Quantile regression estimates of body weight for walleye.

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Authors Steven H. Ranney
Journal/Conference Name North American Journal of Fisheries Management
Paper Category
Paper Abstract Quantile regression is a method of estimating fish weight at length for alternate portions of a probability distribution, but it is an approach that has not received much attention in fisheries literature. Quantile regression can provide estimates of any quantile of weight at length without bias (including the 75th quantile, which was often the focus of standard weight [Ws] equations), and this is more advantageous than previously defined Ws equations derived from linear or quadratic regression methods. The goal of this study was to demonstrate the utility of quantile regression as a tool to assess fish weight at length at various portions of the probability distribution without bias using Walleye Sander vitreus as a case study. Quantile regression models at the 75th quantile were developed for three randomly selected Walleye populations from Georgia and South Dakota and compared with a large (N = 33,589) reference population. Bootstrap resampling procedures indicated that only one population from the state of Georgia had an intercept and slope similar to the reference population. For the one population that had similar intercept and slope to the reference population, predictions of weight at various lengths still fell below the 95% CIs for predicted weights of the reference population, suggesting that slight differences in intercepts and slopes in allometric relationships can result in predicted weights that still differ at some lengths. Predicted weights of Walleye derived from the 10th, 25th, 50th, 75th, and 90th quantiles were used to demonstrate how individuals and populations may be compared at different management targets. Overall, this study demonstrates the relative ease with which quantile regression may be used to compare fish body condition between populations without bias.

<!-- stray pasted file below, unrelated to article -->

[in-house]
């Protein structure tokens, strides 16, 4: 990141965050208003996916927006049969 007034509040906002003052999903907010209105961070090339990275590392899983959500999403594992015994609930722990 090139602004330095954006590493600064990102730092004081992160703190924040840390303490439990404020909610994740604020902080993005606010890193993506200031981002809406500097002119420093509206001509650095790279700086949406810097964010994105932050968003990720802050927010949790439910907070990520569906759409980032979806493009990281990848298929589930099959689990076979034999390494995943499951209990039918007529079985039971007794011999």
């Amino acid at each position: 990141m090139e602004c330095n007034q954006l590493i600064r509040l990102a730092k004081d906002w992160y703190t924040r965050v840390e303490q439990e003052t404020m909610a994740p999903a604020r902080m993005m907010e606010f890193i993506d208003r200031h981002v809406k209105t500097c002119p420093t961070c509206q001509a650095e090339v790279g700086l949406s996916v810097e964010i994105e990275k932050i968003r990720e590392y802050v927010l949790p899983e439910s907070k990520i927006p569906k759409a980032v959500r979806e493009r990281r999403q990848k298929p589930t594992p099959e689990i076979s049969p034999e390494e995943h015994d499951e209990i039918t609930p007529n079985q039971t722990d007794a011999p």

Date of publication 2018
Code Programming Language R
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